Father says controversial railing hit daughter’s car, killed her; NCDOT replied

GREENVILLE, NC (WNCT) — Efforts are on by some to remove specific railings from roads across the country. A Tennessee man is talking about these rails, which he says his daughter died in 2016.

Public safety advocate Stephen Amers says his daughter died from the X-Light railing seen on North Carolina roadways today. He is demanding to remove all these tracks from the roads.

“States all over this country have replaced the ‘X-Lights’ and North Carolina hasn’t,” Emers said. “It started when my daughter was killed, I asked a few questions and very soon I found out that the product that killed her was implicated in other spear deaths and these are really brutal deaths. “

photo credit: US District Court

Their daughter Hannah was killed in a car accident in Tennessee in 2016, which she says was caused by the X-Light Rail. He notes, instead of the rail absorbing some of the crash, as they are meant to do, he explains that it hit his daughter’s vehicle, killing her.

“I lost my daughter. My daughter was exceptionally talented, and she didn’t have to die.”

The railing is manufactured by Lindsay Corporation. 9OYS decided to investigate. “In May 2017, the Federal Highway Administration (FHWA) examined the last terminal performance data available and found no reason to conclude that the devices reviewed, including the X-Lite, are unsafe,” the company explains on its website.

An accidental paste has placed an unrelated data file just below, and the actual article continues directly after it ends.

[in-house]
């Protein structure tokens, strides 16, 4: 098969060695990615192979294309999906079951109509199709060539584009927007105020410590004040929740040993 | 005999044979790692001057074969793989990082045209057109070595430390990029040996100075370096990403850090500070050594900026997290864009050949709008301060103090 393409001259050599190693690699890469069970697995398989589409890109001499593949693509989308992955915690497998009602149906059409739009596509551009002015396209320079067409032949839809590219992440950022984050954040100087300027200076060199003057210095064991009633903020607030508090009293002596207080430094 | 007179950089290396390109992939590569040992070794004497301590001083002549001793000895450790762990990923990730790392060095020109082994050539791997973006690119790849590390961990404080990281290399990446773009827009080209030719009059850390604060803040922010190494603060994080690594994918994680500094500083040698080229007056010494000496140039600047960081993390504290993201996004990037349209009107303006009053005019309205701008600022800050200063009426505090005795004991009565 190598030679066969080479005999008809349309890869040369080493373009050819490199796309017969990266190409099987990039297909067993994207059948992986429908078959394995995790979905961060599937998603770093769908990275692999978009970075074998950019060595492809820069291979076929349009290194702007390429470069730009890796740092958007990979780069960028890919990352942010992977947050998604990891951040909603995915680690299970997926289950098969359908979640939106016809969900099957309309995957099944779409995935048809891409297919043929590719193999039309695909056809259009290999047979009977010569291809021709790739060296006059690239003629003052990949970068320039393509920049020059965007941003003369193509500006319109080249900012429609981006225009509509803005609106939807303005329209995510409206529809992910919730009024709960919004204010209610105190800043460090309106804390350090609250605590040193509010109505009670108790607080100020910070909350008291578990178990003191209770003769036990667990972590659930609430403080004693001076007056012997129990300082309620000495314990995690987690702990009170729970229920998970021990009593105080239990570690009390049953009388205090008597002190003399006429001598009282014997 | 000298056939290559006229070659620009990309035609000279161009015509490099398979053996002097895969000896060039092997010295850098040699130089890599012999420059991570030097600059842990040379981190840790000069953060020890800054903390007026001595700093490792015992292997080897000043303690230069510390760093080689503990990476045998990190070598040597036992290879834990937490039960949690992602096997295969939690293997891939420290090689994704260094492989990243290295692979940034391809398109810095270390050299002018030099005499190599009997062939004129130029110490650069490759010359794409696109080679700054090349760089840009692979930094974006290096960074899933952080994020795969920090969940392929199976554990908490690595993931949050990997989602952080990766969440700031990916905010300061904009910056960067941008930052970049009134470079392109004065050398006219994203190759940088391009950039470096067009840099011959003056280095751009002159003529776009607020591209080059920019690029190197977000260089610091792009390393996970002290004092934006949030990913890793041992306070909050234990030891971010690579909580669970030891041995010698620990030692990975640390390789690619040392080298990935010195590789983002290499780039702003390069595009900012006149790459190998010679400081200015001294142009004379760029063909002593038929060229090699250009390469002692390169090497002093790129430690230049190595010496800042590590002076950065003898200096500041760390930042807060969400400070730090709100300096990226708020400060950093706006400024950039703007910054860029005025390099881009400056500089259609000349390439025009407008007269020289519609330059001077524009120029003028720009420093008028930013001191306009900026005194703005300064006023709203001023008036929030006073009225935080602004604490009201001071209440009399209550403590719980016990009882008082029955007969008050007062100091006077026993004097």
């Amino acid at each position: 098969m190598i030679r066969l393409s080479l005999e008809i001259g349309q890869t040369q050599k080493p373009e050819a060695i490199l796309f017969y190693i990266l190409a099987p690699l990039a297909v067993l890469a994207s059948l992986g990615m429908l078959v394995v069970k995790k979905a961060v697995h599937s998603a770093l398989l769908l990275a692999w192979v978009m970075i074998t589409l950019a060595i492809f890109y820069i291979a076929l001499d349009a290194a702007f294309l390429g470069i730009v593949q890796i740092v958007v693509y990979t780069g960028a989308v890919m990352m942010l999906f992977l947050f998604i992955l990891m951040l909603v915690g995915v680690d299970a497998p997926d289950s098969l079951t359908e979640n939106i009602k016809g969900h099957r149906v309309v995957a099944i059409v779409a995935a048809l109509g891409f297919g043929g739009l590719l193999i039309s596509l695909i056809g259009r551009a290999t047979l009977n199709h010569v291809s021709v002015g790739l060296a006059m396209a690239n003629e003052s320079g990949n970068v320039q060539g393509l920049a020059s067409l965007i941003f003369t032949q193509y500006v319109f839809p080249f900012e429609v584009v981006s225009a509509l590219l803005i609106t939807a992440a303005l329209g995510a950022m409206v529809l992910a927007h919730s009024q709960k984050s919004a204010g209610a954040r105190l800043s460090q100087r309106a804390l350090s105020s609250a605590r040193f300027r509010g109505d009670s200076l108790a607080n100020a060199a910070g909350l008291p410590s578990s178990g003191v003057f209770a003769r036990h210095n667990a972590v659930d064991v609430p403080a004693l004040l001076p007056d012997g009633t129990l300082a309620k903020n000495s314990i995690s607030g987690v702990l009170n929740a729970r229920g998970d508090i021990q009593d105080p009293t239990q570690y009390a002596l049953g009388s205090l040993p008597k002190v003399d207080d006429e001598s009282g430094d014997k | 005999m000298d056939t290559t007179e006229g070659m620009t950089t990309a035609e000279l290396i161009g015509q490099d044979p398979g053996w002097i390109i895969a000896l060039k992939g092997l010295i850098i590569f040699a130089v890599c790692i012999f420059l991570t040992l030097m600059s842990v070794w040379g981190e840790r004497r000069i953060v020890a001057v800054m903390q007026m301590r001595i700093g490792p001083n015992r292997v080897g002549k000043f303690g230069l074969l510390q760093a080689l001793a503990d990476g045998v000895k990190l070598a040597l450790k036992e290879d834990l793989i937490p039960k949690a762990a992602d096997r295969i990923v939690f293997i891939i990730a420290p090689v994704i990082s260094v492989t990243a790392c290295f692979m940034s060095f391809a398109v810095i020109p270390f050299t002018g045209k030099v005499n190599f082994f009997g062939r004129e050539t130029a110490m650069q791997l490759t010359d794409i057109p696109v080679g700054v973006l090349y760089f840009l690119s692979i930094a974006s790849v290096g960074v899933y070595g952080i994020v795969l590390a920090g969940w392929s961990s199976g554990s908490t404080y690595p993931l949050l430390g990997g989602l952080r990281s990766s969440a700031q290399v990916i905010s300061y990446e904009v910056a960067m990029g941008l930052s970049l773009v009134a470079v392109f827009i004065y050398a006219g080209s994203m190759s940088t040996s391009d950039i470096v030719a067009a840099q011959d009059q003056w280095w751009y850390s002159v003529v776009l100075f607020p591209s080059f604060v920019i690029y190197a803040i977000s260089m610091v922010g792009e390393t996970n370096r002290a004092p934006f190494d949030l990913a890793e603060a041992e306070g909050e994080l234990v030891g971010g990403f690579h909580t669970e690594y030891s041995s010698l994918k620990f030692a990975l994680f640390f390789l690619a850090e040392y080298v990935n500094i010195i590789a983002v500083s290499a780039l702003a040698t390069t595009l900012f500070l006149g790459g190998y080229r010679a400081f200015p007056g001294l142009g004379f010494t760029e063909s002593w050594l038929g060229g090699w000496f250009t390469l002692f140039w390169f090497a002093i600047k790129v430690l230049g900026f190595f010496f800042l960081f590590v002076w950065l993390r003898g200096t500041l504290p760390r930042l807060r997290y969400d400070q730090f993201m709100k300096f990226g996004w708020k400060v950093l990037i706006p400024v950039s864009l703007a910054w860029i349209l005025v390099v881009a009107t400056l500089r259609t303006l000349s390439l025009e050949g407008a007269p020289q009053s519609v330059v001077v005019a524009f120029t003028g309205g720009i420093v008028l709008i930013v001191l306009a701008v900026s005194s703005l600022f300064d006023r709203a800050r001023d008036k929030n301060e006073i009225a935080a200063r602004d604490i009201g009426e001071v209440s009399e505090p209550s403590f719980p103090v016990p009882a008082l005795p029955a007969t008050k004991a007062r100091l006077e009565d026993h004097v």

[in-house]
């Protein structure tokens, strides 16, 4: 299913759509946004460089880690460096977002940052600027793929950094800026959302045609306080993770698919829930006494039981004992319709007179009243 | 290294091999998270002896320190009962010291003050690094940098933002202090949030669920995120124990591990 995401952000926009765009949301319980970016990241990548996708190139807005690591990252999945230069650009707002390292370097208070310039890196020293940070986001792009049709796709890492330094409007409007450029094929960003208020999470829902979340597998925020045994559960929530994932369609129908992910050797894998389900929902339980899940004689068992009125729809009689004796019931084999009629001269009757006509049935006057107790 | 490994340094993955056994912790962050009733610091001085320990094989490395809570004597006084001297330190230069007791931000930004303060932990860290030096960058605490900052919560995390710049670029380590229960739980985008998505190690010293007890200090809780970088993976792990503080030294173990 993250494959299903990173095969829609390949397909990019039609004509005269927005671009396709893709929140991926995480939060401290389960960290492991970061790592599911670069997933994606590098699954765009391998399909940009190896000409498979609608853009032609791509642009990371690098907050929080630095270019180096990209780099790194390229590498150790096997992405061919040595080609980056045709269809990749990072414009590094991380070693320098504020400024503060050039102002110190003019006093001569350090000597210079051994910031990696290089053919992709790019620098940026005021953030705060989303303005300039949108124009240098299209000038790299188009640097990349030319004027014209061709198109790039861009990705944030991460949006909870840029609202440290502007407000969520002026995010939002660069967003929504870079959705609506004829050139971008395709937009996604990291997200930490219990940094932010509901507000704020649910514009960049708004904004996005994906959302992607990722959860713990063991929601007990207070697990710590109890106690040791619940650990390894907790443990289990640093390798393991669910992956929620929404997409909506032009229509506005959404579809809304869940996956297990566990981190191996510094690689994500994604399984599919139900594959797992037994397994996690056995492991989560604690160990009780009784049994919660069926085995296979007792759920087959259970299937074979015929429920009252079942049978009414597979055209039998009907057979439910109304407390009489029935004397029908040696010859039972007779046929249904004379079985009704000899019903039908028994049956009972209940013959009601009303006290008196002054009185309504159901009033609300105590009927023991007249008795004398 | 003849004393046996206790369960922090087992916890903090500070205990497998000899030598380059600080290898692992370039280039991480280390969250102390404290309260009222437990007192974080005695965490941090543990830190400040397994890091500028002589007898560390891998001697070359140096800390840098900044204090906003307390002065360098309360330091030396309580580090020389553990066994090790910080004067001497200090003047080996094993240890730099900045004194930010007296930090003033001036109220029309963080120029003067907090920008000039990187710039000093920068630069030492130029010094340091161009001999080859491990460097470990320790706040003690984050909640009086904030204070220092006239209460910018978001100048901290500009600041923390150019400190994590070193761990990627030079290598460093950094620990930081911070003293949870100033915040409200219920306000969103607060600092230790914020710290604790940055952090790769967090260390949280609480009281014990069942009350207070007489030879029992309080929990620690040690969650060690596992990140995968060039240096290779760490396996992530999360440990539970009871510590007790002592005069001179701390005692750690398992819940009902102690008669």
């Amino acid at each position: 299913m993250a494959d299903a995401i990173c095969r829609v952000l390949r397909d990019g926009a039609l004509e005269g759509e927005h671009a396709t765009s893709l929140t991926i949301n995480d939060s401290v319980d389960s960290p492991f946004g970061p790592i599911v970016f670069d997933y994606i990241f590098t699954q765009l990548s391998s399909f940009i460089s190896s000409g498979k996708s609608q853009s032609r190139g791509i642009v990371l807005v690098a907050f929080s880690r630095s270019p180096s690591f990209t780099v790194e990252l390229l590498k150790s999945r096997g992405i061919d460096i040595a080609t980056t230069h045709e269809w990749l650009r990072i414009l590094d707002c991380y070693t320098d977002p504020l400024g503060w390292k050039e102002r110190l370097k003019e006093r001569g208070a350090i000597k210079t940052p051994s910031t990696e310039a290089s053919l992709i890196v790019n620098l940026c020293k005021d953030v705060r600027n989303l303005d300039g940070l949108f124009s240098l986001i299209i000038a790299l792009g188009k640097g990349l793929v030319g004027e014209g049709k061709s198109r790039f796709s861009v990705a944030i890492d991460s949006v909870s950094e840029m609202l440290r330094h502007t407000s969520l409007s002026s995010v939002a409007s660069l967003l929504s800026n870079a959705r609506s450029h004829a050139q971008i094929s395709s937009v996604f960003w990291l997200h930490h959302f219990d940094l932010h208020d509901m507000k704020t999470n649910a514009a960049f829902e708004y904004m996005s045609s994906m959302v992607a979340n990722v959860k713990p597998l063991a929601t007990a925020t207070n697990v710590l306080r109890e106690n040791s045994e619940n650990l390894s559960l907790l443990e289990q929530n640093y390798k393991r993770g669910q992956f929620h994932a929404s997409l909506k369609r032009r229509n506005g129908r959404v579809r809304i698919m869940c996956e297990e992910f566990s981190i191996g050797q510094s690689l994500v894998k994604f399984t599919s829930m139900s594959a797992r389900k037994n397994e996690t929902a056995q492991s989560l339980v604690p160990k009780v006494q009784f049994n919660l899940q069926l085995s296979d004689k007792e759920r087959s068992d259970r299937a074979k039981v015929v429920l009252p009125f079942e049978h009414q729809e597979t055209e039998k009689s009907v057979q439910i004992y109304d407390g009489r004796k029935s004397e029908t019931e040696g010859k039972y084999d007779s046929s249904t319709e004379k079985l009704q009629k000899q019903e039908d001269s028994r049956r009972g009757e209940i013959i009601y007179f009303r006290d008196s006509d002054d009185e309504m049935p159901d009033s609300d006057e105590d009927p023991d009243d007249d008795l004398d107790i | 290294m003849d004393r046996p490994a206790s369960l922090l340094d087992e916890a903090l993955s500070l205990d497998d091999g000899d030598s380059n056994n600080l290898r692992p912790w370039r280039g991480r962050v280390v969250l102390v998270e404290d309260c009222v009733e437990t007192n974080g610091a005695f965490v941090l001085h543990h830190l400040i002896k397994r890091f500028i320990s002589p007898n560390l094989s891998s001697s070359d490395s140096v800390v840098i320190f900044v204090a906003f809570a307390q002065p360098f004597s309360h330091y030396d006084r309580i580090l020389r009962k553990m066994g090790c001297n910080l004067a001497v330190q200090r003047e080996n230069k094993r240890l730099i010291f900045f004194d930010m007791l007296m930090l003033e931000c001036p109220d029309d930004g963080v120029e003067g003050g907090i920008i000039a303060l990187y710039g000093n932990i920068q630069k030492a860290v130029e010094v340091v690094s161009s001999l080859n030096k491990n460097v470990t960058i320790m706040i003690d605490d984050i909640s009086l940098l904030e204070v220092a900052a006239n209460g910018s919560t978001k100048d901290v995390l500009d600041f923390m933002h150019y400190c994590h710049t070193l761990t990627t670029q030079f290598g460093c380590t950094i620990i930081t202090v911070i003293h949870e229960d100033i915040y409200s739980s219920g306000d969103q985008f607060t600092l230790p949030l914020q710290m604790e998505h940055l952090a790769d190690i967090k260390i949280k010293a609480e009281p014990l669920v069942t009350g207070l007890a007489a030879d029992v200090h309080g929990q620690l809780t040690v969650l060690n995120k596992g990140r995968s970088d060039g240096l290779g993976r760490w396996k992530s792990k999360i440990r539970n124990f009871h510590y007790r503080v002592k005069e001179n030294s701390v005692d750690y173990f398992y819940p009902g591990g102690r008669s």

But Emers says the answer isn’t enough for him, and he is now looking to North Carolina to follow the lead of other states in removing these rails. Remember what he said earlier?

“States across this country have replaced the X-Lights and North Carolina hasn’t.”

That’s what brings us here. What does the North Carolina Department of Transportation plan for X-Light Rail? OK, we asked.

We sent an email to NCDOT for more details, asking if they had plans to remove them. Delegates confirmed that they had stopped using X-Light Rail in projects going forward, adding that as recently as 2017 there were between four and five thousand in the state.

“It’s a safety device similar to the injuries you see in combat,” Emers said.

(Photo: Watt)

When asked about this, the NCDOT official says, “In fact, the crash data shows that many old railing end units, including ‘X-Lights’, are performing well.” When we requested to see that crash data, we heard back but the figures were never received.

Eimers claims that the manufacturer also apparently conducts its own safety testing of these rails, looking for a bipartisan infrastructure bill to help fix it.

“This would reduce the risk of conflicts of interest and the need for third-party verification of crash test results.”

Overall given that he wants to see a change from states like North Carolina that are keeping these rails high, which many families have blamed for the deaths of their loved ones. To say that the removal of these trains by other states is proof for them that they may be unsafe.

“Are we going to believe the California Department of Transportation? Are we going to believe the 50 spear incidents? They speak for themselves,” Emers said.

Department of Transportation offices in Tennessee, Virginia, California and dozens of other locations have not only banned future production with rails, but have gone back and removed them from their streets. Overall Amers says he does this for his daughter, who lost her life at the age of 17.

Amers also claims that these X-Light Rails are banned in all 50 states. We could not verify this, but a document obtained by Eamers states that the company has ceased production of the rail, saying “Lindsay will no longer offer the X-Lite End Terminal for sale effective December 31, 2019. “

You can click here for more information on what Lindsay Corporation has to say.

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